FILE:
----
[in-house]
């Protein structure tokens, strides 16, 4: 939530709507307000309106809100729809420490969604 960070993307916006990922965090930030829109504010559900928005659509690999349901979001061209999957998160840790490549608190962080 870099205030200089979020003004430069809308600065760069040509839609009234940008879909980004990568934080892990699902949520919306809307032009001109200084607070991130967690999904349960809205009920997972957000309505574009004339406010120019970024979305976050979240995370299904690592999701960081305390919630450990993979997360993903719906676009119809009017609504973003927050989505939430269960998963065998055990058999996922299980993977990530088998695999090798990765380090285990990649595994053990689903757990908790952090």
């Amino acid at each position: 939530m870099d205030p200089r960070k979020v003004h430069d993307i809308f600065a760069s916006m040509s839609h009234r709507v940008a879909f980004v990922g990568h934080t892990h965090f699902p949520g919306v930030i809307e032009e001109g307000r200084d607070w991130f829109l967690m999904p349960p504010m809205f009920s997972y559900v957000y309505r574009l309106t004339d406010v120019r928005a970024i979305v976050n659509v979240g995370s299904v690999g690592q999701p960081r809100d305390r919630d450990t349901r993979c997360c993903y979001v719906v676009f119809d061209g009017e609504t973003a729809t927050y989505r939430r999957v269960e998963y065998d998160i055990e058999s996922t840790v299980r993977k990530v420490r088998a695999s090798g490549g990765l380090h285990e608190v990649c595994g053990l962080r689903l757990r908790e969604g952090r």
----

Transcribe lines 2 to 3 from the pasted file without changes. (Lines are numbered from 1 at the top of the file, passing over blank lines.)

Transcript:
């Protein structure tokens, strides 16, 4: 939530709507307000309106809100729809420490969604 960070993307916006990922965090930030829109504010559900928005659509690999349901979001061209999957998160840790490549608190962080 870099205030200089979020003004430069809308600065760069040509839609009234940008879909980004990568934080892990699902949520919306809307032009001109200084607070991130967690999904349960809205009920997972957000309505574009004339406010120019970024979305976050979240995370299904690592999701960081305390919630450990993979997360993903719906676009119809009017609504973003927050989505939430269960998963065998055990058999996922299980993977990530088998695999090798990765380090285990990649595994053990689903757990908790952090």
């Amino acid at each position: 939530m870099d205030p200089r960070k979020v003004h430069d993307i809308f600065a760069s916006m040509s839609h009234r709507v940008a879909f980004v990922g990568h934080t892990h965090f699902p949520g919306v930030i809307e032009e001109g307000r200084d607070w991130f829109l967690m999904p349960p504010m809205f009920s997972y559900v957000y309505r574009l309106t004339d406010v120019r928005a970024i979305v976050n659509v979240g995370s299904v690999g690592q999701p960081r809100d305390r919630d450990t349901r993979c997360c993903y979001v719906v676009f119809d061209g009017e609504t973003a729809t927050y989505r939430r999957v269960e998963y065998d998160i055990e058999s996922t840790v299980r993977k990530v420490r088998a695999s090798g490549g990765l380090h285990e608190v990649c595994g053990l962080r689903l757990r908790e969604g952090r």